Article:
Where’s my head at?

Personal 28 Nov 09

Its that time of year again. I’ve lost my self confidence. I’ve lost the ability to see where I’m going with photography. I feel like I’m not doing what I should be. I look at what I want to be doing and something prevents me doing that. I don’t know what it is really, at least I can’t pin it down. Maybe it is simply a lack of self confidence. I tell myself I can’t do it so I don’t. Maybe…

I have two rather good projects to explore on my doorstep. One is a very personal project and the other is simply a documentary. I can go out and take ok photos. I’m sure people will tell me they’re good but they’re not. They’re safe shots. I want to be on a level above what I am now getting the real shots. I don’t mean photographing people dying in a war zone. I just want to feel like I’ve got the shots I want and not to feel like this. They put a new wheel up in Liverpool so I waited for dusk and photographed it without issue. I grabbed my gear, walked down the road and took photos. Nothing stopped me doing that. I want to be able to do the same for documentary work. I want to pick up my camera and take photos without issue, without my head holding me back.

Its all so absurdly stupid really. I’ve been doing street photography off and on for 4 years now. I find it just as hard now as when I first started. Aren’t you supposed to face fears, build confidence and grow from that? It hasn’t happened with me. I guess I understand things more now. I know that I’m not just photographing people walking around. I’m looking for moments. But when they happen I can’t lift my camera and they’re gone. Its so hard for me to go up to someone and ask to take their photo even after 4 years of practicing. Why?!

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I took this photo over 4 years ago. I walked past her initially but returned to ask for her photo as I felt it was worth it. Its a good shot. 4 years on and I’m still that same shy person. It makes no sense.

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I took this photo a few months ago in Southport. I wasn’t talking to her so I could sit there and take the photo. I was surrounded by friends and in a relaxed state of mind so I guess that helped. She was also willing to be photographed and at no point said otherwise so I didn’t even have to ask. I love this shot and I’d like to do more of this sort of thing.  Its 4 years since the other shot and these portraits are few and far between. Surely 4 years of progress would have given me the ability to do this all the time?  I should be able to go out and just shoot. Every single person I see is a potential photo, potential story.

I’m reminded of a quote by Richard Avedon. “I hate cameras. They interfere, they’re always in the way. I wish: if I could just work with my eyes alone.” I feel like the camera is holding me back. I have to lift it up to take a photo. Its like putting on a rainbow dress and jumping around waving rainbow flags while blowing a whistle. It feels like I stop engaging with the moment and try to photograph it. The moment is of course aware of this and changes into a zebra preventing me photographing what I just saw. I’m tempted to shoot docu work with just the 50mm. Partly to remove gear from the equation but also to make my camera smaller. I am tempted to even shoot with my AE-1 & 50mm as thats even smaller. I just feel like the camera is hindering things. I want the photograph but to get that I have to take the photo. Thats where things get tricky. I have to disengage from the moment and photograph it before its over…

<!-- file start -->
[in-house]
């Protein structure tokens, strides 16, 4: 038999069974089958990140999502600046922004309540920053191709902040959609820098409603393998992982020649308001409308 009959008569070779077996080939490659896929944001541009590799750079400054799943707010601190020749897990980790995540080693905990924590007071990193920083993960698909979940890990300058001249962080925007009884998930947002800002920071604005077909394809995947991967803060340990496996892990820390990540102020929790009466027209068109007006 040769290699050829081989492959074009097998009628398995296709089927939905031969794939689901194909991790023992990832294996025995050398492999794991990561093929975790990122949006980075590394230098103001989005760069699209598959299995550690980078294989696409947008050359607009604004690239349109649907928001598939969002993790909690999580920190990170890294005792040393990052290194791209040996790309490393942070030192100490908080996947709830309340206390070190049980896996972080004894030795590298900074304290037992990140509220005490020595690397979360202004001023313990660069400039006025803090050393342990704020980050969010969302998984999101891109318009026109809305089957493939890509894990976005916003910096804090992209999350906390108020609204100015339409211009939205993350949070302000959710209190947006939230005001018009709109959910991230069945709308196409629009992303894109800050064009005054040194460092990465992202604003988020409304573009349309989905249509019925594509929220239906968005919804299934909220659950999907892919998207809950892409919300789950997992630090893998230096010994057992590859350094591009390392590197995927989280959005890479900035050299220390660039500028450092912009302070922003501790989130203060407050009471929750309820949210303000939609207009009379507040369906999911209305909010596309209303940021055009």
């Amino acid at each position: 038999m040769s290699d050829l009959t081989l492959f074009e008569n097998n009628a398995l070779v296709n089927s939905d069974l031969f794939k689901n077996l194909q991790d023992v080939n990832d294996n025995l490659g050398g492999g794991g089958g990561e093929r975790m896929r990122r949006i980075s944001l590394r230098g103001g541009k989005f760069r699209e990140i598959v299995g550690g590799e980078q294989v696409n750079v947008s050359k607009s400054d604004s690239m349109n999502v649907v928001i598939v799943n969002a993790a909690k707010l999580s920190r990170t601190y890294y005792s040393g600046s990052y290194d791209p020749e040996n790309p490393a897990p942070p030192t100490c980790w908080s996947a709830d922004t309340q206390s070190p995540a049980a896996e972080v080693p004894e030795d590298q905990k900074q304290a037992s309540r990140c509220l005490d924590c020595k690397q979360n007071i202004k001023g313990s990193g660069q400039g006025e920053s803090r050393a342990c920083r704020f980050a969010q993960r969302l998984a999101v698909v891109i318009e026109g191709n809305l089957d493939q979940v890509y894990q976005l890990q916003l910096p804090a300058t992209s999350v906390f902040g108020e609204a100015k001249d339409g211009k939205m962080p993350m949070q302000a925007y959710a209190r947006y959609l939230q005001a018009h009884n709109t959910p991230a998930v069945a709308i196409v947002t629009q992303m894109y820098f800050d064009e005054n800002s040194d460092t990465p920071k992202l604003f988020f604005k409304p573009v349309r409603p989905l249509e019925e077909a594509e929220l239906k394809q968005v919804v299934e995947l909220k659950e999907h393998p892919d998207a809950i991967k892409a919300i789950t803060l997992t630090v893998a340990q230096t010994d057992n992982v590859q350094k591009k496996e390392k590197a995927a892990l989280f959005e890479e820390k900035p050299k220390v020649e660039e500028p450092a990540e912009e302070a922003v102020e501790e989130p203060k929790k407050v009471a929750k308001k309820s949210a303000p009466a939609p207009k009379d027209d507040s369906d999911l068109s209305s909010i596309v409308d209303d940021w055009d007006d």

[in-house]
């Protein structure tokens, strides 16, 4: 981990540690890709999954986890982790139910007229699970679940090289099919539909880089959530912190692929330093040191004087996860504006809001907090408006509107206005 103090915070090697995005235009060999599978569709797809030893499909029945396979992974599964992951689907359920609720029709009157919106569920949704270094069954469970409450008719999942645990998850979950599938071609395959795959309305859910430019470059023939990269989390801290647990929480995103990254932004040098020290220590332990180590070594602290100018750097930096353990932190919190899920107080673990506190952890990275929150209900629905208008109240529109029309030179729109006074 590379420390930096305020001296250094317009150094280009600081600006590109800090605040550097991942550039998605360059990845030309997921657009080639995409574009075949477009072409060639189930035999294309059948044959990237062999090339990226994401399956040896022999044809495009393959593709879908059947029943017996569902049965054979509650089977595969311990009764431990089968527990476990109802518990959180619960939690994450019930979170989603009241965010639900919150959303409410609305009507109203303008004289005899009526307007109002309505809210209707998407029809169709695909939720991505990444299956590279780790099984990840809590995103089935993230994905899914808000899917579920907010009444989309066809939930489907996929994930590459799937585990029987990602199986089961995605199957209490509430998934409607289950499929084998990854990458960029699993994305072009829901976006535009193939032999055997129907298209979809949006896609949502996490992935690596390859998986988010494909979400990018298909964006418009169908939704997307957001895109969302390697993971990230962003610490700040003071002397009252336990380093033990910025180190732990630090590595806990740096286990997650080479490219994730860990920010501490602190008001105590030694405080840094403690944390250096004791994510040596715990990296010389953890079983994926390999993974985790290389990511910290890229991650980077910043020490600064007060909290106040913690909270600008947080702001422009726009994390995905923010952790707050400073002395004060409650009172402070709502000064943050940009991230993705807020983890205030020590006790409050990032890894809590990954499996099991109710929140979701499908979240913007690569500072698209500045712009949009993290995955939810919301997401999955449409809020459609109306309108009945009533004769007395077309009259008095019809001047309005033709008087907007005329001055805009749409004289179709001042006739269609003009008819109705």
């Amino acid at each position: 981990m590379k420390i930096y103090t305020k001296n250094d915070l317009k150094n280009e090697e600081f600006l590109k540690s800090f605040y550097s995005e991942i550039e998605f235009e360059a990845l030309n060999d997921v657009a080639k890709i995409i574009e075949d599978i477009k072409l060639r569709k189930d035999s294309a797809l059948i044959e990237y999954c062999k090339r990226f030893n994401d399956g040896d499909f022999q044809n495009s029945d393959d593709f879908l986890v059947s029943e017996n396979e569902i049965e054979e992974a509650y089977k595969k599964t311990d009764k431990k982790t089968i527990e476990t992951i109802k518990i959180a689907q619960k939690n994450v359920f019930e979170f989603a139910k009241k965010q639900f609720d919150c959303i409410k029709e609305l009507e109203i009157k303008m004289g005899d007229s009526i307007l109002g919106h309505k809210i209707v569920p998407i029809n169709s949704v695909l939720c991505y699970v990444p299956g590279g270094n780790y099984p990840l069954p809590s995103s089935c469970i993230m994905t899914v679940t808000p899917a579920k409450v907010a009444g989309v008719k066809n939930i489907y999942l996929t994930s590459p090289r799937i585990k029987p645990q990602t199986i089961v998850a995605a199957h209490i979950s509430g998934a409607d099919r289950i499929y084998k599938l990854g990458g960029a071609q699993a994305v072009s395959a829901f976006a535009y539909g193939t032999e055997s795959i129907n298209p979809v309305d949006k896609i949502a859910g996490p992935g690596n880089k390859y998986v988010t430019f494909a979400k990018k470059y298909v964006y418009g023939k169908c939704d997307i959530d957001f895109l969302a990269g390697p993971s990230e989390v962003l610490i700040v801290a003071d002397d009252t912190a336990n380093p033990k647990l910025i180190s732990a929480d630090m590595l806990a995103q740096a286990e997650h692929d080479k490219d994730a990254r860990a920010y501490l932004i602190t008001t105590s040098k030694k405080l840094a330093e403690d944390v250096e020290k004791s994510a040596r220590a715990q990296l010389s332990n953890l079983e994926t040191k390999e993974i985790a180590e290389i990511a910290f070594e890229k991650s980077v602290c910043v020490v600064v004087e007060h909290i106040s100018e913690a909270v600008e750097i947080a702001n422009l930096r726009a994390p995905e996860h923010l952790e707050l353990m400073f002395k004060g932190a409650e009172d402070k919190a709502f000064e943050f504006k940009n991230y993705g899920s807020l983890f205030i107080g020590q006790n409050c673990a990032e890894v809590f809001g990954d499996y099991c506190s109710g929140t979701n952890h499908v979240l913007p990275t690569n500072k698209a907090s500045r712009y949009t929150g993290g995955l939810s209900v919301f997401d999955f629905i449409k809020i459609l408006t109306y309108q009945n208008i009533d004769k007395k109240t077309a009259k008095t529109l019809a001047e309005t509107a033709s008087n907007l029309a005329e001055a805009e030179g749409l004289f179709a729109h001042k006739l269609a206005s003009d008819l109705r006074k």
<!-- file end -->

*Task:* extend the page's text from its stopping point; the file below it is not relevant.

You know I have no idea what I’m actually trying to do here. Writing this has just made me think. I know how to take the photo. See the moment, shoot. I know that damn it! See this is why I’m so frustrated and angry with myself.

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I took this photo at the 20th Anniversary of the Hillsborough disaster. I saw what was happening, lifted my camera and took the photo. My head was clear. I knew I had to take that photo because it was important. This single moment said everything about the event. All I would have to say is that its 2 people at Anfield 20 years after Hillsborough and everyone would understand. So I can take the shots I want, the important ones. I can bend my camera to my will. So why am I so stuck? Do I need to be doing this every single day so the stuff in my head is beaten down?

In my heart I know that this is what I do best. Cityscapes, buildings, sunsets, etc are all nice but they’re safe. Outside of buying a new lens, trying a new processing style or finding a new building I’m not being pushed. Its all safe. Wait for nice light. Take photo. Easy. I want more than that. I want to see moments and photograph them. They’re right on my doorstep but I can’t.

Every year I get this and I’ve got no answers or resolution outside of keep going. I had this in 2007 and in 2008 and in 2009 on this blog. I guess all I really want is the confidence to take any photo I want and not feel this way every few months.

I’ll try and make my next post a happy one :)

by

Photographer and part time Spider-man.

Comments 13

  1. Todd Nichols says on 28 Nov 09

    Wonderful pictures! The third one has so much depth and sorrow! Great capture!

  2. Norbert Avaya says on 2 Dec 09

    Do you worry that you over-think and take this all too seriously? I like your work, but this post makes me feel that you are going round and round in circles. Self pity is the photographers worst enemy. If you want to do somethign differently then do it – or in 12 months time you will be posting another blog bemoaning your luck/how hard it is. Only you can make the changes, you can’t expect other people to make them for you.

    So what is your excuse? Just do it or stop moaning.

  3. Pete says on 3 Dec 09

    I don’t have an excuse. Its a simple thing of why after 4-5 yrs of this don’t I believe in myself as I should? Will I never? I do get out there and do things differently as I mentioned in the post. I just don’t know why my head makes things so complicated after all this time. Maybe its simply my way of pushing myself if I never feel like I’m doing good work. All I know is some days it really depresses me and I wanted to put it in writing… again.

  4. Mara Salami says on 3 Dec 09

    A litlle bit of self-doubt is never a bad thing. It means that you are never complacent. Yes tomorrow you will kick yourself for not taking that shot, capturing the moment. But you will remember how you felt today and it will push you to try further and you will strive harder for something better.